| 2014 |
Stanisław Staszic School Complex No 2
Poland’s eastern-most city Hrubieszów is located on the Huczwa river. In 1939, Jews comprised 68% of the town’s population. Once a synagogue used to stand here – first a wooden one until it burnt down, then a brick one later on. Both stood at the intersection of Szeroka Street and Pogodna Street; not a trace of either remains. The badly damaged brick building fell into ruin and was later sold to a private real estate developer to be eventually demolished The corner of Krucza (once known as Kierkutowa Street, or Jewish Cemetery Street) and Targowa Streets used to be the site of a Jewish cemetery, founded sometime around 1587. It occupied a large area before the war, now just a section of it remains, a kind of witness to the sad history of Hrubieszów. Only few of the 16th and 17th-century matzevot, richly decorated with floral and faunal motifs, can still be seen. Some of them were removed by Germans for paving roads and squares, others were stolen by local residents for the same purposes after the war. The last burial at the cemetery was held in 1941. Later on, the cemetery was used only as execution grounds. After the war, in the 1980s, Hrubieszów’s mayor Kazimierz Łukiewicz worked to save the cemetery, to bring back its original form and its memory. With a group of school students and other people, he recovered some of the headstones that he then returned to the cemetery.
From the damaged headstones Mr. Łukiewicz built a Holocaust memorial in the form of a lapidarium.
Now the cemetery has a fence and is no longer filled with overgrowth, with a lapidarium, monument and around 40 matzevot, all in good shape, with some inscriptions still legible. The keys to the cemetery can be obtained at 20 Krucza Street.
There used to be another cemetery in Hrubieszów – the New Jewish cemetery. Its location at the road leading to Gródek, where you now have a square, is marked on a town map from 1876. Allegedly the cemetery is there, but it is as if it never existed, as no one was ever buried at that site.
The building at 31 Partyzantów Street, once the headquarters of the sanitary inspector, was one of Hrubieszów’s three hospitals, erected in 1844 with many subsequent alterations. The building almost right next to it at 11 Partyzantów Street, now a local music circle, once served as a cheder. There was also a brewery, a printing house and a kosher slaughterhouse, two steam mills and sutki, where you would go to buy herring, bread, kerosene and leather. All this built by Jews sometime in mid-19th century in what was then a Jewish district. The area to the west of New Market Square: Ludna Street, Jatkowa Street and Rynek (Main Square) itself. The area later would become the ghetto. Street names remain unchanged.
Workshops led by Forum for Dialogue educators, Małgorzata Nowicka and Katarzyna Pietrzak, consisted mostly of discussions and reflections on multiculturalism, what it entails and how to approach it. A lot of attention was given to Jewish calendar and Jewish holidays. Students became very involved in planning their tour of Jewish Hrubieszów, which resulted in a detailed and well-planned route with a number of attractions. The tour was intended for Hrubieszów’s mature population – participants included local historian Mr. Łukasz Krawczyk, the aforementioned Mr. Kazimierz Łukiewicz, school’s deputy principal Ms. Czesława Semczuk and dr Agnieszka Jamroż, historian from Staszic High School. Deputy mayor Paweł Perelmutter joined the tour and so did the local parish priest who lent students audio speakers. A few more people joined just because, out of curiosity to learn more. They had seen the posters so they came. Local newspaper would write about them and the local radio would follow up with a report on the tour. That it led participants to the site of the former synagogue at the former Bóżnicza Street (Synagogue street), then to sutki where people used to buy kerosene.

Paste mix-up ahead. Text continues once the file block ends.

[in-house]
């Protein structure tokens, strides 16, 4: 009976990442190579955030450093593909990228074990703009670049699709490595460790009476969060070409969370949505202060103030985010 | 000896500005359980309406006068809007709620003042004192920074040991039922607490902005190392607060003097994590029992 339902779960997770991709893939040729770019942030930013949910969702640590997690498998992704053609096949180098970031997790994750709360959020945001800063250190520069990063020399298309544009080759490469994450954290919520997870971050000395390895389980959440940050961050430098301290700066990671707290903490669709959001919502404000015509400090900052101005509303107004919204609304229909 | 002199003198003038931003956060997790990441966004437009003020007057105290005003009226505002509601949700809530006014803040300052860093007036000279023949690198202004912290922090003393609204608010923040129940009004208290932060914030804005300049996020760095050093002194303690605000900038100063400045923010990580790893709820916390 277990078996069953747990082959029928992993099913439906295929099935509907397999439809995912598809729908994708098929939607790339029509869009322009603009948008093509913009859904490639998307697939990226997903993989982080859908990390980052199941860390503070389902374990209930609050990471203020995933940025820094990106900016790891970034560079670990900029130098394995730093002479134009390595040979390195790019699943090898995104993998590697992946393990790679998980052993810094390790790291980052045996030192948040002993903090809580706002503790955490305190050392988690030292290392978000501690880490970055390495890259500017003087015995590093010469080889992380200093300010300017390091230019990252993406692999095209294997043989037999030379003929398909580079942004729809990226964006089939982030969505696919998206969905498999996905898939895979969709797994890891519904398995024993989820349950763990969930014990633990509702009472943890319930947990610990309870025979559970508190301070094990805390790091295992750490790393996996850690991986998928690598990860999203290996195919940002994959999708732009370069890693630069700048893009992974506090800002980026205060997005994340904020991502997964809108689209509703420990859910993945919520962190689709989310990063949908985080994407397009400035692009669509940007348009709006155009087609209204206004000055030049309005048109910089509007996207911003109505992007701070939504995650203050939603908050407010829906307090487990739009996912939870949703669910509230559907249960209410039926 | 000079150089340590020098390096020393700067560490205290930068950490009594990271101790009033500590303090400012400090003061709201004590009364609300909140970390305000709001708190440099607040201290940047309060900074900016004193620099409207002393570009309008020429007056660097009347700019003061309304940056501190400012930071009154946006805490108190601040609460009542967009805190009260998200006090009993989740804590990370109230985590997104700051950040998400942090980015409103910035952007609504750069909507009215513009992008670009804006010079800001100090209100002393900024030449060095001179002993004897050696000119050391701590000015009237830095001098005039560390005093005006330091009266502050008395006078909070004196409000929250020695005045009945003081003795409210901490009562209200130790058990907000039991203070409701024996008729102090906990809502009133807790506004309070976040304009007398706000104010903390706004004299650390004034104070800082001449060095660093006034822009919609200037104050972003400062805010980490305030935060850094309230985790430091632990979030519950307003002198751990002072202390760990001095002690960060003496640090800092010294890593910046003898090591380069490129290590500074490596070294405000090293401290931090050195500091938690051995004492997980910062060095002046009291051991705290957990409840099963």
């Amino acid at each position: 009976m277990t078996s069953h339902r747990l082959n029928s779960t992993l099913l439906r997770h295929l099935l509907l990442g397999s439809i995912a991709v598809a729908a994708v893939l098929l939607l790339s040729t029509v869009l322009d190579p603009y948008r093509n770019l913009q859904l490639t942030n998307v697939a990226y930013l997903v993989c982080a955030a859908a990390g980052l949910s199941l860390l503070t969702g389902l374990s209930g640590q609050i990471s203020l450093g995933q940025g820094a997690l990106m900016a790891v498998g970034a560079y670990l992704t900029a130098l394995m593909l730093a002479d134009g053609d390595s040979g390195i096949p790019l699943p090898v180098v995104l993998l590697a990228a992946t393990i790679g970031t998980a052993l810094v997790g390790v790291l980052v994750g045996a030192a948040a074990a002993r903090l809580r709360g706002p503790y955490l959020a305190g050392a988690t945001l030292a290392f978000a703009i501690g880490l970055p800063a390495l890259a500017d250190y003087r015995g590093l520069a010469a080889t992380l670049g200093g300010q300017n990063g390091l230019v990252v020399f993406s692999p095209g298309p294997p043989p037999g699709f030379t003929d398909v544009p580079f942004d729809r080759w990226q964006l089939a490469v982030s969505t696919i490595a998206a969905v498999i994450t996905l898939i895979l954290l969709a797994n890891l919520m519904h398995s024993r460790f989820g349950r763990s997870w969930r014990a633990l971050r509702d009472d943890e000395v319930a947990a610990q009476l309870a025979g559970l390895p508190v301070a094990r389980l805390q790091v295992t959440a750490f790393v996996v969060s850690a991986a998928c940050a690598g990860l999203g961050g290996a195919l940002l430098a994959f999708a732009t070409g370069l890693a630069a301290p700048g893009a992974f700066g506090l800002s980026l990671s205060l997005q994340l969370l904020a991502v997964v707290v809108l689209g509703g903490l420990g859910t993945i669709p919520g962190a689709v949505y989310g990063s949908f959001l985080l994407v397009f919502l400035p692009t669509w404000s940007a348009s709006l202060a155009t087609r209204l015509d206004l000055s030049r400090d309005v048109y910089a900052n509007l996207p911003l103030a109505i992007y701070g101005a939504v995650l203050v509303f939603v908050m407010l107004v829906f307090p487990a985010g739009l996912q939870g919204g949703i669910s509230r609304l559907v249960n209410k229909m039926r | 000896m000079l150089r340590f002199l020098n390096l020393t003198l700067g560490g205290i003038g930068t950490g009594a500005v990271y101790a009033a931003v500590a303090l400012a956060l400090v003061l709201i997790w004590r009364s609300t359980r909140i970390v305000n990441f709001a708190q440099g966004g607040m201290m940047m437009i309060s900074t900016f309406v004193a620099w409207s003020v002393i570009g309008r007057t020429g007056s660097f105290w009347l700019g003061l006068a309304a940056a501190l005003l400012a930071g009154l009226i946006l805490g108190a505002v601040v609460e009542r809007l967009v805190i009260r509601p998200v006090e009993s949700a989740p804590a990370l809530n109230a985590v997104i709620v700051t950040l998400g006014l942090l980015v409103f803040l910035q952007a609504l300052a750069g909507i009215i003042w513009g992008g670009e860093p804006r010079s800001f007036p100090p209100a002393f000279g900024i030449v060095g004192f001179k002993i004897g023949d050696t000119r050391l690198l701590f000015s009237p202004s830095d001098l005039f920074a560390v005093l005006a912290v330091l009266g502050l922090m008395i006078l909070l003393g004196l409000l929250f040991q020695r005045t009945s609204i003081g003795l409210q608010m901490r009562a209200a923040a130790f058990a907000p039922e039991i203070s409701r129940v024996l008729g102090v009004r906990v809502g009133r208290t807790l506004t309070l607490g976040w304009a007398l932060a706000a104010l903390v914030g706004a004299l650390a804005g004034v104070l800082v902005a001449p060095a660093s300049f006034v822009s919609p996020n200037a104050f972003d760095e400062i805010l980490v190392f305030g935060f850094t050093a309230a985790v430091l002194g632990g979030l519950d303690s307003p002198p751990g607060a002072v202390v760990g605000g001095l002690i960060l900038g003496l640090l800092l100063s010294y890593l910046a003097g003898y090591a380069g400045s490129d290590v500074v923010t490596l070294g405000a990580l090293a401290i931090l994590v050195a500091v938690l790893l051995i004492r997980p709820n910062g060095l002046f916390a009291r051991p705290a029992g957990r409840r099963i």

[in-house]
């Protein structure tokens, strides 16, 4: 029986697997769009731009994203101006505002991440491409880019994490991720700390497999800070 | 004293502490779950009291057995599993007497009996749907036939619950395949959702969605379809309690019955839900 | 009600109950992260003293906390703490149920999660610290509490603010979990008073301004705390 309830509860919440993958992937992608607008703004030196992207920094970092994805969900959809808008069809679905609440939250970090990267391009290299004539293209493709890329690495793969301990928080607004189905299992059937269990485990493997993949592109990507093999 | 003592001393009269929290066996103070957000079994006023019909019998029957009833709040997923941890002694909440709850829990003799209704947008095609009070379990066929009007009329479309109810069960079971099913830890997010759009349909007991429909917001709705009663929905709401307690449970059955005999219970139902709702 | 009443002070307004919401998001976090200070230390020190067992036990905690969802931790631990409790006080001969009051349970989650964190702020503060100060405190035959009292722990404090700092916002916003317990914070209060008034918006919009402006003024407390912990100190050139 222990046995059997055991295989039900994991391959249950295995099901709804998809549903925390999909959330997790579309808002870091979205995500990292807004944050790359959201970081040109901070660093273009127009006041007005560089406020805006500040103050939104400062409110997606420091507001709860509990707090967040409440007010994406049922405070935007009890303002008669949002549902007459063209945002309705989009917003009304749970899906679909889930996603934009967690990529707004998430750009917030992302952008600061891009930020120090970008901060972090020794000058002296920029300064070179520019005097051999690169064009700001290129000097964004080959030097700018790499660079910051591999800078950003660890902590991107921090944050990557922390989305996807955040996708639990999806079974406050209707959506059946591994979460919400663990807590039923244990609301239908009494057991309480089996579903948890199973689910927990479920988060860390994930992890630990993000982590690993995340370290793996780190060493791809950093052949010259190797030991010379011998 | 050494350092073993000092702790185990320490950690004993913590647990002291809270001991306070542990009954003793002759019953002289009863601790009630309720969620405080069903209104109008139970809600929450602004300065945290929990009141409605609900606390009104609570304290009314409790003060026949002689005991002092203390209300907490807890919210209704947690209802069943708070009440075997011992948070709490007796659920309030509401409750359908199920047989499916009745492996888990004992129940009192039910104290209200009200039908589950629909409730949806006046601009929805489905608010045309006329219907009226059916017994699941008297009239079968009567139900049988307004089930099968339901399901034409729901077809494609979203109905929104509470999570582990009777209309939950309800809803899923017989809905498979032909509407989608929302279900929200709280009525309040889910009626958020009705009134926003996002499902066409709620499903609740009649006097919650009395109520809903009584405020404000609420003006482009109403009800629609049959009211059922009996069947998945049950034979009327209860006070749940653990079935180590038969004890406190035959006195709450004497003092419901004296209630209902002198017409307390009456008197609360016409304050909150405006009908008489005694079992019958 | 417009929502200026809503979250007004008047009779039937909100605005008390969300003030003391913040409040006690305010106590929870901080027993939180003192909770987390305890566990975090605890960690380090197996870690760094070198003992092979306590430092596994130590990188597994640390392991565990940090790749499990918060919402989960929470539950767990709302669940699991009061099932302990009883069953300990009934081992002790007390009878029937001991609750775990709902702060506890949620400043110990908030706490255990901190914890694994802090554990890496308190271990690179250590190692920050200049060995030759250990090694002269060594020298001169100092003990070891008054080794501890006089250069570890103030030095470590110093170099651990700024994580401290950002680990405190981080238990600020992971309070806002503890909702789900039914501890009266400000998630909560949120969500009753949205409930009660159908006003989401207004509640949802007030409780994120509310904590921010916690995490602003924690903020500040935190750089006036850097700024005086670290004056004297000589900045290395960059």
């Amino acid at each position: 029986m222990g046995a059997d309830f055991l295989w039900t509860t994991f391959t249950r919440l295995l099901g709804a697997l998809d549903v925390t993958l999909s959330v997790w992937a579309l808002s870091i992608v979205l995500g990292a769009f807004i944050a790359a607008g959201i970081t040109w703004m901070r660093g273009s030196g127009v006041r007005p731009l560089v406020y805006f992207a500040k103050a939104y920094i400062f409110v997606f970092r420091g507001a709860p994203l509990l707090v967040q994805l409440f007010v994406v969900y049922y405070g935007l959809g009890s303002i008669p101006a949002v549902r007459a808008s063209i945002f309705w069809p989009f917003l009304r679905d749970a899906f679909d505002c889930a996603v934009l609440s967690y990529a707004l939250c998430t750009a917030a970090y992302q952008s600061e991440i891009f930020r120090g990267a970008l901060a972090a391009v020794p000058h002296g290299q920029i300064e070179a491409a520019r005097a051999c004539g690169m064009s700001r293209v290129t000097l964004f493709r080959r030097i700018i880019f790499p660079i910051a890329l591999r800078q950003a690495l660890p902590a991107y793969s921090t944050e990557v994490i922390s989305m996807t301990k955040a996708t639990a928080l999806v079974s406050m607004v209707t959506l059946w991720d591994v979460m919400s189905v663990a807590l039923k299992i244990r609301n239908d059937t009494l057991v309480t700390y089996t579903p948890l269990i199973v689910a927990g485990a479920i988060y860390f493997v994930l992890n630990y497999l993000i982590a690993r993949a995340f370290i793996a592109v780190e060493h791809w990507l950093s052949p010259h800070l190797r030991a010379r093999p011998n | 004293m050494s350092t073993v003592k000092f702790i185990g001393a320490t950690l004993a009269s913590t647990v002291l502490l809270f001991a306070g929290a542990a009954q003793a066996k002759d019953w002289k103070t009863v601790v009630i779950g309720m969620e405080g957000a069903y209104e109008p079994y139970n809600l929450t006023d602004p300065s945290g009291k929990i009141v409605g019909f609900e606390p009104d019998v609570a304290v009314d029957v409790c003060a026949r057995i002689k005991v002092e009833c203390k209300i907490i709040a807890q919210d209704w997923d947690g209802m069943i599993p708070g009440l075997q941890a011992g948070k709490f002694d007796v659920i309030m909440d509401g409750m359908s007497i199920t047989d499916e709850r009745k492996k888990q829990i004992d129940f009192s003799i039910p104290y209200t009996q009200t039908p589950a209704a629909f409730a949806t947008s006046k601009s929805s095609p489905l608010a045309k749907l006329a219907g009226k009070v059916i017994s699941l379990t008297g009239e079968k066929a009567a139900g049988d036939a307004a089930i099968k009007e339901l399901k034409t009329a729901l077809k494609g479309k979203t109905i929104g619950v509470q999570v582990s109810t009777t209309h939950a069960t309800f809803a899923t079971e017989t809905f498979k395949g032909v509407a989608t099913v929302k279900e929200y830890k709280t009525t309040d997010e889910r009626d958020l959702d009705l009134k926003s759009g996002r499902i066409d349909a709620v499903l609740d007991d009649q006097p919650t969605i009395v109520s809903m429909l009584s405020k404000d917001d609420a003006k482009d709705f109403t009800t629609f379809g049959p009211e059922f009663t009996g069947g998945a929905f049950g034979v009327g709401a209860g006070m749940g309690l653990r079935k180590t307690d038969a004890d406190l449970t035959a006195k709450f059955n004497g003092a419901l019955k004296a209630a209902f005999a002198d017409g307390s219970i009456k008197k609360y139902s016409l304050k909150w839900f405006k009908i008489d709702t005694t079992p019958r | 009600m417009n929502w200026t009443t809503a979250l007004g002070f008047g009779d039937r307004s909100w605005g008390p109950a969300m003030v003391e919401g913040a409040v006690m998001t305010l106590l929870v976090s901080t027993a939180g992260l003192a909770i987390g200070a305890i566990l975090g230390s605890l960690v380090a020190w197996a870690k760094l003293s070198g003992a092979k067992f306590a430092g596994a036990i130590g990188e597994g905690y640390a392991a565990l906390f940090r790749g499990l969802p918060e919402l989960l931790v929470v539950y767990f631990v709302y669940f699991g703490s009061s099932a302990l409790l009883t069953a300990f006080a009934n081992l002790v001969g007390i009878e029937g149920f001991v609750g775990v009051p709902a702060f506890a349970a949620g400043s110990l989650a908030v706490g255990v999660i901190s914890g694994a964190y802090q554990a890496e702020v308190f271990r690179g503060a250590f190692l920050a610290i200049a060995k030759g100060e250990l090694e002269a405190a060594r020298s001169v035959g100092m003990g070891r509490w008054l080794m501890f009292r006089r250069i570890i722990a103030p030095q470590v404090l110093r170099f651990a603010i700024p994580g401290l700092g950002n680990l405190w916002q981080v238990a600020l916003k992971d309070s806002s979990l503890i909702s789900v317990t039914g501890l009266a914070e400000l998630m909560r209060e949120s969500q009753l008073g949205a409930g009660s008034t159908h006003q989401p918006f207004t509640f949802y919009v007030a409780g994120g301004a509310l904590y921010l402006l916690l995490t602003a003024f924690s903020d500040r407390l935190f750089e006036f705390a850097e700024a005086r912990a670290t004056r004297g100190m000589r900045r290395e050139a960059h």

And that the tour led participants to Huczwa river, where the poorest Jewish residents used to live and then on to Kilińska Street, where the richest had their homes. That the group went to look for traces that remain of the old Jewish hospital and to see how the Jewish cemetery looks nowadays and where it should also be visible. That participants stopped in front of the plaque commemorating Polish-Jewish author Bolesław Leśmian as well as in the Regional Museum. And that they talked about what everyday life was like in the past. By showing a shofar, a talit and a kippah, students helped their guests learn about Jewish faith and religion in a more vivid way; through quoting poetry by Leśmian and Słonimski – understand a little more. And the hamantaschen cookies they had prepared simply helped fend off hunger.
Just before the school year ended, students managed to organize a few more tours, this time for their fellow students, as an experiential history lesson. At some point, during one of the tours students realized that the old Jewish homes in front of which they would stop to tell their listeners about Shabbat, had disappeared. And now they are gone.
Stanisław Staszic School Complex No 2
Finalist at 2014 School of Dialogue Gala
1st year of Junior High School and 1st year of High School
Łukasz Krawczyk, Kazimierz Łukiewicz
Małgorzata Nowicka, Katarzyna Pietrzak
In appreciation to the Conference on Jewish Material Claims Against Germany (Claims Conference) for supporting this educational program. Through recovering the assets of the victims of the Holocaust, the Claims Conference enables organizations around the world to provide education about the Shoah and to preserve the memory of those who perished.
Project co-financed from the funds granted by The Pratt Foundation.
In appreciation to Friends of the Forum for supporting the School of Dialogue educational program.